Group A will receive weekly reminders for upcoming weigh-in events. Group B will receive the same weekly reminders but will also receive one-way messages every two weeks providing the participant motivational messages/topics and weight loss health tips. Group C will receive the same text messages as Group B but will also receive weekly prompts to self-monitor weight status. The final group, Group D will receive the same text messages as Group C plus daily prompts that will act as a guide for the participant to monitor his or her behavior changes.
Participants will be asked to complete a short questionnaire about fruit and vegetable consumption, physical activity and social support for weight loss at the initial and final weigh in. (See attachment) We will also conduct a brief qualitative interview with 10 people per group about their opinions regarding the texting content and frequency. Finally, they will also consent for the research team to access their weight loss measures at initial and final weigh in and use in the research project to assess weight status changes. For those participants who do not attend final weigh in, the research team will contact the participant to obtain a final weight. At the time of enrollment into the behavioral intervention trial, participants will receive a $5 incentive. They will also receive an additional $10 incentive at the final weigh-in with their completed measures.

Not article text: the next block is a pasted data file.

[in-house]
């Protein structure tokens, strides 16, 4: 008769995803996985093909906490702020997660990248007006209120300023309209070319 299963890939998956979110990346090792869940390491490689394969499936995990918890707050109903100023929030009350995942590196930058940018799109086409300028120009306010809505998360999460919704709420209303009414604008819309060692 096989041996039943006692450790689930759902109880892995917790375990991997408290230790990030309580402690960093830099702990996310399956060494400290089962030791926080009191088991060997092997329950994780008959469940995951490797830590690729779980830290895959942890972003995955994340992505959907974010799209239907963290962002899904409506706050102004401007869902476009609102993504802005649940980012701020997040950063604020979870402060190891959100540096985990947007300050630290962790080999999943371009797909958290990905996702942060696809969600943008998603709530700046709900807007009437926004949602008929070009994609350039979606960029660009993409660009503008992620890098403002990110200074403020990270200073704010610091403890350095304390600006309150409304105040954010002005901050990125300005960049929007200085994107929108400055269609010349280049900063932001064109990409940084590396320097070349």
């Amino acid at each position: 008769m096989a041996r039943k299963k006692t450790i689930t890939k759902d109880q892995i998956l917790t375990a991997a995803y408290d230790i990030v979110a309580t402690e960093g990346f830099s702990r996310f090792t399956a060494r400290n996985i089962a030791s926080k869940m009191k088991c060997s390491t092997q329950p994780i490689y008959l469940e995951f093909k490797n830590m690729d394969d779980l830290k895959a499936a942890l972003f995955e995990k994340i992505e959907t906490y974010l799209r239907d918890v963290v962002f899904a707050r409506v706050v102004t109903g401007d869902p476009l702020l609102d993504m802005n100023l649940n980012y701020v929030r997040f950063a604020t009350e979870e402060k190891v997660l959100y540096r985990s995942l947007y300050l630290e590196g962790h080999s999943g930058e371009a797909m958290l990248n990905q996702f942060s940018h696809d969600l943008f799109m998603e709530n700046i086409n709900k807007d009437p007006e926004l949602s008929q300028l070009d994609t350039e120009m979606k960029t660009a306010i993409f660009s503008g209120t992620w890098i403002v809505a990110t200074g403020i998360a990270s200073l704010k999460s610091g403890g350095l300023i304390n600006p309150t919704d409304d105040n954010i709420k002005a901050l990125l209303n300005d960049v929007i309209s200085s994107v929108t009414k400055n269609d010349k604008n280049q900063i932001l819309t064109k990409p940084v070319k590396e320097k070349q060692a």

To answer the second research question of what is the long term weight loss maintenance of participants in the 16 week weight loss challenge we are proposing a follow-up feasibility study. We will enroll and consent Biggest Loser Challenge participants in a study that will follow them beyond the 16 week challenge one time at three months. At the registration of the weight-loss challenge participants will be consented in the language of their choice.